Henges Shooting Range hosts St. Charles County high school outdoor education program

News from the region
Saint Louis
Published Date

HIGH RIDGE, Mo.—A gray, overcast sky made it more difficult spotting clay disks as they catapulted through the air, even with their brilliant orange color, but it was even more challenging breaking them in mid-flight with shotgun blasts.  29 students from Timberland High School in the Wentzville R-IV School District; however, were more than eager to take on that challenge.  And there was a sky full of splintering clay birds to show for it.

The high school students were hosted March 28 by Missouri Department of Conservation (MDC) staff and volunteer shooting instructors at MDC’s Jay Henges Shooting Range in High Ridge.  A number of school districts in St. Charles County offer an elective semester course in their high school physical education departments that gives students the opportunity to learn a variety of outdoor skills.

The goal is to introduce young people to forms of physical activity that can become lifetime pursuits.  Students complete the Missouri Hunter Education Course and, depending on the specific program, go fishing, hiking and engage in nature study and conservation practices. They also spend half of a day at Henges Range where they learn rifle and shotgun shooting.

The school district’s outdoor education program places great emphasis on sporting ethics and safety.  The morning session at the shooting range enables them to put those concepts into practice.

“Their time here includes a basic introduction to rifle, shotgun and trap shooting,” said Len Patton, MDC Shooting Range Volunteer and Hunter Education Instructor.

Patton explained that MDC has been participating with local school districts in this program for a number of years. In the last two, 1,444 students have participated in the program at Henges Range. In addition to group instruction, Patton and the other MDC staff and volunteers who teach the program pride themselves on the individual assistance they give every student.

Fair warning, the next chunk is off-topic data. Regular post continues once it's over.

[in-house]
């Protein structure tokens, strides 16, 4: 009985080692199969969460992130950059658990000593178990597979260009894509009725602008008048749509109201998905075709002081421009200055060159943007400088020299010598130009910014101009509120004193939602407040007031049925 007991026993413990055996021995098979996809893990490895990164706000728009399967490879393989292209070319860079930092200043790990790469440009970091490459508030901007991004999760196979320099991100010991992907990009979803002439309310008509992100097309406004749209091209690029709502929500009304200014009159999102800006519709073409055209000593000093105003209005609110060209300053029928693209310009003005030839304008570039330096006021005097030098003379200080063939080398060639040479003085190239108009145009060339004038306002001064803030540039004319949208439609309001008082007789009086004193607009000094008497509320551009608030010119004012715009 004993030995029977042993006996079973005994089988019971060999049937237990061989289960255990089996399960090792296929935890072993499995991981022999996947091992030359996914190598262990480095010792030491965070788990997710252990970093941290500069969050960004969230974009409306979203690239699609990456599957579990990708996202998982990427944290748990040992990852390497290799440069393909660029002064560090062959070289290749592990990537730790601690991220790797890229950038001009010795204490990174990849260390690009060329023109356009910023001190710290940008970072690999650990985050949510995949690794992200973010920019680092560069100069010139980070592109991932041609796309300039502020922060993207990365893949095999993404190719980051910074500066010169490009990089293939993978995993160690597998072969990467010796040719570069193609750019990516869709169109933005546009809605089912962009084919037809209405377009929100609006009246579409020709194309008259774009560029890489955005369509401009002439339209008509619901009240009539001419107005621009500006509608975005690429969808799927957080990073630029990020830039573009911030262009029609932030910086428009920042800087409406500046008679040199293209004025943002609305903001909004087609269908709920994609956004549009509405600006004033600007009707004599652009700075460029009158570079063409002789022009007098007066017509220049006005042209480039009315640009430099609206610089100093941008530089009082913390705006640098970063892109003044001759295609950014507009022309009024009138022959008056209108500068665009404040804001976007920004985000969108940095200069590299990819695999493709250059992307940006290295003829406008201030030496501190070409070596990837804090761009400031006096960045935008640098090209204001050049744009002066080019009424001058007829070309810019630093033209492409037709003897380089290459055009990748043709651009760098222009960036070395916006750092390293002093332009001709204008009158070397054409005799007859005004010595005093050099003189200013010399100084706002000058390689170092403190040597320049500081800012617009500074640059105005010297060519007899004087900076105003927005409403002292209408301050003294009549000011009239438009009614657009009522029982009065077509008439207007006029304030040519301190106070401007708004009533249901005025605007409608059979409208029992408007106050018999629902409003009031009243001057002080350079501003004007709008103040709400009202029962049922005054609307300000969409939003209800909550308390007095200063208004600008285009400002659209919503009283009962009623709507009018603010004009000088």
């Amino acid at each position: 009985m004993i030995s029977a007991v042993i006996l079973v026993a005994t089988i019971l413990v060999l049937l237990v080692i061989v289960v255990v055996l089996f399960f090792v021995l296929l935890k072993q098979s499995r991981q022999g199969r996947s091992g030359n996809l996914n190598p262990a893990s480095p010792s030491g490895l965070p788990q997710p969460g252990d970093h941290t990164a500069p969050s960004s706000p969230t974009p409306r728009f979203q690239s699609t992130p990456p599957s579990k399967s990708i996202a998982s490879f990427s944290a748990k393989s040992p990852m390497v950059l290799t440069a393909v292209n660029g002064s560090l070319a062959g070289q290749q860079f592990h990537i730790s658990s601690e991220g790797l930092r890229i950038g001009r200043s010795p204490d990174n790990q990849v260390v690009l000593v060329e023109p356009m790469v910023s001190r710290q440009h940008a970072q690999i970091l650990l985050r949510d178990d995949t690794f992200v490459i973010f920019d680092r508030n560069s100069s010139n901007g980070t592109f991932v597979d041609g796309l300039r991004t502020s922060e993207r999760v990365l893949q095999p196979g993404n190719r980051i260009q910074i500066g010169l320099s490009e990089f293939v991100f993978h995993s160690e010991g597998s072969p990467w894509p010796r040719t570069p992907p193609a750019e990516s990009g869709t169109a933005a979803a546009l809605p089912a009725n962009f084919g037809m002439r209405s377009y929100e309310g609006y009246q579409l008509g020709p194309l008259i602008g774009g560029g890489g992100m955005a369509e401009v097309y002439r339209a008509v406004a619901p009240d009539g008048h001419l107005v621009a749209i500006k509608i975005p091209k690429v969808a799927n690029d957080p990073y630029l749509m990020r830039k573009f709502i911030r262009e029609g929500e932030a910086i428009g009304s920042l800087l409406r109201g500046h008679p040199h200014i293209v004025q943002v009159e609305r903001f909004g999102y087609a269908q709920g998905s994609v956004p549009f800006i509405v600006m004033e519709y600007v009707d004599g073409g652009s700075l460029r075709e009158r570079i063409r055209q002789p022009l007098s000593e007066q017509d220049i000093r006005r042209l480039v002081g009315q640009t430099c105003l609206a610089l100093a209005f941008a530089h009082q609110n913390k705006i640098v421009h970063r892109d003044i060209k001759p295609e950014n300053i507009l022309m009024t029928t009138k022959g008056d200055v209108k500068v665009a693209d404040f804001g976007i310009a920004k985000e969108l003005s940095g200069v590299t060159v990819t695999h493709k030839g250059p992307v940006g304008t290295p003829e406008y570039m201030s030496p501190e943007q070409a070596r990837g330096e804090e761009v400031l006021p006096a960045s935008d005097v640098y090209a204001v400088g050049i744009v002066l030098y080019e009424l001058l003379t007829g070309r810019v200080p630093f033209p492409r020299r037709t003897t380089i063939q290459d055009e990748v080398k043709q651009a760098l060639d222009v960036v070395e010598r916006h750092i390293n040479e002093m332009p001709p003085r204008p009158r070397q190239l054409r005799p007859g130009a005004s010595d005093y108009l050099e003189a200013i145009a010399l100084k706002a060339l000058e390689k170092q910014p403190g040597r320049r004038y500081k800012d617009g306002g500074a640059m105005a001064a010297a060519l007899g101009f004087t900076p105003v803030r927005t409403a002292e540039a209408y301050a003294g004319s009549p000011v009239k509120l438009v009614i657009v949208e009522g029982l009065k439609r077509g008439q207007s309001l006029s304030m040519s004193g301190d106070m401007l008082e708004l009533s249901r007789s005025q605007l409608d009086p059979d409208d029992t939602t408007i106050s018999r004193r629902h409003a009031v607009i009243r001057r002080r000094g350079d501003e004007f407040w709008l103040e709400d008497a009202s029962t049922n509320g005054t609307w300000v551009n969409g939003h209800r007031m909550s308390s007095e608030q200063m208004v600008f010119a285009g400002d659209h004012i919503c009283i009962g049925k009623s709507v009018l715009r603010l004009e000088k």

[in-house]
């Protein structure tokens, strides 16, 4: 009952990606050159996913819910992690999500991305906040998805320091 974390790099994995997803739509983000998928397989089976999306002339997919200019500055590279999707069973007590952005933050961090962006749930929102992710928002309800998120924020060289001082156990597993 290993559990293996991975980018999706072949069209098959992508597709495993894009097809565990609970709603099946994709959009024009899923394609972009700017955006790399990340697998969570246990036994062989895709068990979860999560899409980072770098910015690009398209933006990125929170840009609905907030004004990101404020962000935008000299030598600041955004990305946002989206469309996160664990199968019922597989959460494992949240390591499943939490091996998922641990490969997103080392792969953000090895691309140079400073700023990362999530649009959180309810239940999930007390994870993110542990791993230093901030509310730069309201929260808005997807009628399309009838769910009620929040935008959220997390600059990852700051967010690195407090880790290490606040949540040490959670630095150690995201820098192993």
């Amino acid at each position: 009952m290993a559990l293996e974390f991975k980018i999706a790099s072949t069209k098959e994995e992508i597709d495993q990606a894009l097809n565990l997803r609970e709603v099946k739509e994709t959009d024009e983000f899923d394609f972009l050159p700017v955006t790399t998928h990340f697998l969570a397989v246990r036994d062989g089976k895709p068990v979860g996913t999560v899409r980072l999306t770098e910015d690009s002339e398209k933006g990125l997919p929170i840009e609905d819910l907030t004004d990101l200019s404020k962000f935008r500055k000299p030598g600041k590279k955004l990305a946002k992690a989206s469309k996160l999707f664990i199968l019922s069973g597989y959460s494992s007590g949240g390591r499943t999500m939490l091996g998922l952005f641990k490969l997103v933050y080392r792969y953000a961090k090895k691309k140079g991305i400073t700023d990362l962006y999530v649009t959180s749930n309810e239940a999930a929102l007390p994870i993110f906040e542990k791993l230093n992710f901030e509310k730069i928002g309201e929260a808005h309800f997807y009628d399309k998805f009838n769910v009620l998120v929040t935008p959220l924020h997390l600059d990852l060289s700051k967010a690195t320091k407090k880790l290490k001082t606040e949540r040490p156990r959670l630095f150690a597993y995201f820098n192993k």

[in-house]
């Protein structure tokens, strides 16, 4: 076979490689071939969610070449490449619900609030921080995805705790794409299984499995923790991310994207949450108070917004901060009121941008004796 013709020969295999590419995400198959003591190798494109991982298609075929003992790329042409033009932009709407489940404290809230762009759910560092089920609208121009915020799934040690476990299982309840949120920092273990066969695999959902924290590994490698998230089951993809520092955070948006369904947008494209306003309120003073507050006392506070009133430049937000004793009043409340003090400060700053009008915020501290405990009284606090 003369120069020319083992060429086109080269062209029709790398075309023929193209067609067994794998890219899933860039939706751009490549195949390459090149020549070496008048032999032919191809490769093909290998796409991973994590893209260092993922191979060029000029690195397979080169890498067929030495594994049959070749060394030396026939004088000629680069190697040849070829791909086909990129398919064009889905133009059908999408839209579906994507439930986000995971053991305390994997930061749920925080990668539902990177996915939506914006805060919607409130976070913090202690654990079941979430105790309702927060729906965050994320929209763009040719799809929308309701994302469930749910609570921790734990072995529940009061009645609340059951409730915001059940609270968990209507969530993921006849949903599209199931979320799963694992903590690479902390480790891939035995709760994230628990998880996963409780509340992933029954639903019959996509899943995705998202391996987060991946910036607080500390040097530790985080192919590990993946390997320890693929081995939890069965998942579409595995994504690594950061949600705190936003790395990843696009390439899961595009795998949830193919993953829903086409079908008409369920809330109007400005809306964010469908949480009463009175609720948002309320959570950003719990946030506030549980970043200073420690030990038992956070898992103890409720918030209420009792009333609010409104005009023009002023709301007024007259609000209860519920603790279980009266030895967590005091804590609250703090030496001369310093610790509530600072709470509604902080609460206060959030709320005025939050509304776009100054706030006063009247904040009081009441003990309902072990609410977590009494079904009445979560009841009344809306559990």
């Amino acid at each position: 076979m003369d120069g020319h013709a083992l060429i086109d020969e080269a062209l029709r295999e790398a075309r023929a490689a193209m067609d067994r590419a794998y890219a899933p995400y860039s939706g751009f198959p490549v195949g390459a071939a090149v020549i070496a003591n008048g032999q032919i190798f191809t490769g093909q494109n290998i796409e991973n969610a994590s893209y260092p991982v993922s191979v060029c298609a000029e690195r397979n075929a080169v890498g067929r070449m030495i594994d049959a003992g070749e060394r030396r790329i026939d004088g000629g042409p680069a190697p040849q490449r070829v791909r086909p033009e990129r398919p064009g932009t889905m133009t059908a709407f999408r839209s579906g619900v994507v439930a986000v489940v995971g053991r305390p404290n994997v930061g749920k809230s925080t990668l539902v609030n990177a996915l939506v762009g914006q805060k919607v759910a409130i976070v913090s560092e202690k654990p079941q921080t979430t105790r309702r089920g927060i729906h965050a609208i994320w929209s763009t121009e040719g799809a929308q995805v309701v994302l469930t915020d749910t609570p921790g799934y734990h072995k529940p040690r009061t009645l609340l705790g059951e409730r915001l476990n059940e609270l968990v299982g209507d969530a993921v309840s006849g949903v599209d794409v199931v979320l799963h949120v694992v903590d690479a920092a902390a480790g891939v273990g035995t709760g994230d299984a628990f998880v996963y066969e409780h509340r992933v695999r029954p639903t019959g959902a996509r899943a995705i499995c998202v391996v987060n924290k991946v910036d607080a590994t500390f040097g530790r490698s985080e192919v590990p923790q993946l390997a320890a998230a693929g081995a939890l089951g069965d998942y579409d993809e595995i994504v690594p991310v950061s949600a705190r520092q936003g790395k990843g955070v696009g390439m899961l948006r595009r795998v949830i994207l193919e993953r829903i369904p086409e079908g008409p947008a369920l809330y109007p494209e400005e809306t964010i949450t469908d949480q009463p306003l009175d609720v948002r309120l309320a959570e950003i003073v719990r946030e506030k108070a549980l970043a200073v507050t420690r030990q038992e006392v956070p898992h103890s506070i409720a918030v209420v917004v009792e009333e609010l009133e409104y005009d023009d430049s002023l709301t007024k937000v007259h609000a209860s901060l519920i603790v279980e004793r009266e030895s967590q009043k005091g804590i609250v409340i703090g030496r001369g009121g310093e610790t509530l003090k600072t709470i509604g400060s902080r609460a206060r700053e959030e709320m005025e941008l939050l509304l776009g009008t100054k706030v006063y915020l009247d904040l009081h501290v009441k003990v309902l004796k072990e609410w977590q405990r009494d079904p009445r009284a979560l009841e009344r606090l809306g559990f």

“This includes one-on-one interaction and personal coaching for each one,” Patton said.  He also indicated that safety practices, such as keeping the muzzle pointed safely at all times, were stressed first and throughout the day.

Students got to sample both shotgun and .22 rifle shooting under the mentorship of MDC staff and volunteers, and the success of the program seemed validated by their reactions.

“I used to shoot shotguns a lot, but it’s been a long time.  After doing this it was so much fun, I’m probably going to get back into shotgunning.  It was a great experience,” said 16-year-old Brandon.

Valerie, age 16, indicated she too prefers the precision of target shooting with a rifle as she proudly displayed the tightly-grouped holes on her target.  Still, she did manage to overcome her reluctance to try out a shotgun and gave busting clays a go. 

“I didn’t know if I’d be able to do it at first, but once I actually tried it I did it just fine,” she said. In this case, “fine” meant a respectable performance of breaking nine clays out of 12.  Valerie added she was glad she tried it.

Patton was gratified to see the students’ enthusiasm toward sampling various shooting sports.  

“Youth are our future. If we can somehow get kids into wanting to learn how to do this and enjoy it and have the opportunities to do it, then we’re going to open up new avenues,” he said. “I hope that when they’re 78 they can stand before a group of young people and talk about having fun and making this a lifetime sport.”

For more information on youth programs or events at Henges Range, go to https://goo.gl/lgmwPC